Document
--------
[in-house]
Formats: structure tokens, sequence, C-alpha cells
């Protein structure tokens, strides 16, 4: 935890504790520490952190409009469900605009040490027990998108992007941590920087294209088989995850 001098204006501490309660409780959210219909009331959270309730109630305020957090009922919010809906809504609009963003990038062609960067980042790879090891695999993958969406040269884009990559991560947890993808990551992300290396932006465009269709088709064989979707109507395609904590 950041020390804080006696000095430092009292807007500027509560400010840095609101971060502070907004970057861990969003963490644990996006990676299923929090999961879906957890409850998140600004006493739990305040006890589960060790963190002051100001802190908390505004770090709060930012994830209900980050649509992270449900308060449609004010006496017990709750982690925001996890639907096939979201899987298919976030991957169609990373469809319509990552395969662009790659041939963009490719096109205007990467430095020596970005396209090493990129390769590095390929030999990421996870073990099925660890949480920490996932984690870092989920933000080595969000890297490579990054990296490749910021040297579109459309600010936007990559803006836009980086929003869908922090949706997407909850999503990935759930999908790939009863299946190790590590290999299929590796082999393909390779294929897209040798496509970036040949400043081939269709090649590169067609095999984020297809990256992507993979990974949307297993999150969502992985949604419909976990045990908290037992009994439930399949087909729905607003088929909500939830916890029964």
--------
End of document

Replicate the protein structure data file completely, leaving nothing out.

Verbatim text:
[in-house]
Formats: structure tokens, sequence, C-alpha cells
């Protein structure tokens, strides 16, 4: 935890504790520490952190409009469900605009040490027990998108992007941590920087294209088989995850 001098204006501490309660409780959210219909009331959270309730109630305020957090009922919010809906809504609009963003990038062609960067980042790879090891695999993958969406040269884009990559991560947890993808990551992300290396932006465009269709088709064989979707109507395609904590 950041020390804080006696000095430092009292807007500027509560400010840095609101971060502070907004970057861990969003963490644990996006990676299923929090999961879906957890409850998140600004006493739990305040006890589960060790963190002051100001802190908390505004770090709060930012994830209900980050649509992270449900308060449609004010006496017990709750982690925001996890639907096939979201899987298919976030991957169609990373469809319509990552395969662009790659041939963009490719096109205007990467430095020596970005396209090493990129390769590095390929030999990421996870073990099925660890949480920490996932984690870092989920933000080595969000890297490579990054990296490749910021040297579109459309600010936007990559803006836009980086929003869908922090949706997407909850999503990935759930999908790939009863299946190790590590290999299929590796082999393909390779294929897209040798496509970036040949400043081939269709090649590169067609095999984020297809990256992507993979990974949307297993999150969502992985949604419909976990045990908290037992009994439930399949087909729905607003088929909500939830916890029964």